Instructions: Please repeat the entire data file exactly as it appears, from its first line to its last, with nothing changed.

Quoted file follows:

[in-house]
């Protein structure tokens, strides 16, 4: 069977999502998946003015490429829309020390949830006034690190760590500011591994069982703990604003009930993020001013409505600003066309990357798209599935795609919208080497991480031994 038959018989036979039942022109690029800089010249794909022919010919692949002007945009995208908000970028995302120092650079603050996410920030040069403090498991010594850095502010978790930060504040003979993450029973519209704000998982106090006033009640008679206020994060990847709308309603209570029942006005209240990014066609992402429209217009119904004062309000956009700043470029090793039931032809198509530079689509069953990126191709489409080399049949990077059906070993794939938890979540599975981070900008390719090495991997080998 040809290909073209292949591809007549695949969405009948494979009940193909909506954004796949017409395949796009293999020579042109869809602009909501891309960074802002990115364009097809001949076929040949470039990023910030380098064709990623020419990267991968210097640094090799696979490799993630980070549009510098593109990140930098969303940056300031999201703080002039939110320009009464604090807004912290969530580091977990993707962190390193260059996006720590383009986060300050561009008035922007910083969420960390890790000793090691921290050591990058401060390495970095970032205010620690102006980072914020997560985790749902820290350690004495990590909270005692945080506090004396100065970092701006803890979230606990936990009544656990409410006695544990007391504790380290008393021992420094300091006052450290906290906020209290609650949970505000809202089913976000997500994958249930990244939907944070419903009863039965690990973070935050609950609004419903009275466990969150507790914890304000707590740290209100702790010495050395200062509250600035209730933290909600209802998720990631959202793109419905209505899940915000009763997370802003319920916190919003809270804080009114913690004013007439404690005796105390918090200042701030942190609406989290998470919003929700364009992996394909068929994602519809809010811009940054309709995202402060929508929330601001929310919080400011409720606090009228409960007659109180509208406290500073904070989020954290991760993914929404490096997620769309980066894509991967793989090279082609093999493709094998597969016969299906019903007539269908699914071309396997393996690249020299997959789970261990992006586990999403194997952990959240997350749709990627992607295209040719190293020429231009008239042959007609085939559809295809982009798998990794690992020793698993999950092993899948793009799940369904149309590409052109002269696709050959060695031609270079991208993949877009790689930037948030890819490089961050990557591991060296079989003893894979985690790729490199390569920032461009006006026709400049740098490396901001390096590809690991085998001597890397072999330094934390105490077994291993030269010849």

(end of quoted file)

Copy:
[in-house]
């Protein structure tokens, strides 16, 4: 069977999502998946003015490429829309020390949830006034690190760590500011591994069982703990604003009930993020001013409505600003066309990357798209599935795609919208080497991480031994 038959018989036979039942022109690029800089010249794909022919010919692949002007945009995208908000970028995302120092650079603050996410920030040069403090498991010594850095502010978790930060504040003979993450029973519209704000998982106090006033009640008679206020994060990847709308309603209570029942006005209240990014066609992402429209217009119904004062309000956009700043470029090793039931032809198509530079689509069953990126191709489409080399049949990077059906070993794939938890979540599975981070900008390719090495991997080998 040809290909073209292949591809007549695949969405009948494979009940193909909506954004796949017409395949796009293999020579042109869809602009909501891309960074802002990115364009097809001949076929040949470039990023910030380098064709990623020419990267991968210097640094090799696979490799993630980070549009510098593109990140930098969303940056300031999201703080002039939110320009009464604090807004912290969530580091977990993707962190390193260059996006720590383009986060300050561009008035922007910083969420960390890790000793090691921290050591990058401060390495970095970032205010620690102006980072914020997560985790749902820290350690004495990590909270005692945080506090004396100065970092701006803890979230606990936990009544656990409410006695544990007391504790380290008393021992420094300091006052450290906290906020209290609650949970505000809202089913976000997500994958249930990244939907944070419903009863039965690990973070935050609950609004419903009275466990969150507790914890304000707590740290209100702790010495050395200062509250600035209730933290909600209802998720990631959202793109419905209505899940915000009763997370802003319920916190919003809270804080009114913690004013007439404690005796105390918090200042701030942190609406989290998470919003929700364009992996394909068929994602519809809010811009940054309709995202402060929508929330601001929310919080400011409720606090009228409960007659109180509208406290500073904070989020954290991760993914929404490096997620769309980066894509991967793989090279082609093999493709094998597969016969299906019903007539269908699914071309396997393996690249020299997959789970261990992006586990999403194997952990959240997350749709990627992607295209040719190293020429231009008239042959007609085939559809295809982009798998990794690992020793698993999950092993899948793009799940369904149309590409052109002269696709050959060695031609270079991208993949877009790689930037948030890819490089961050990557591991060296079989003893894979985690790729490199390569920032461009006006026709400049740098490396901001390096590809690991085998001597890397072999330094934390105490077994291993030269010849």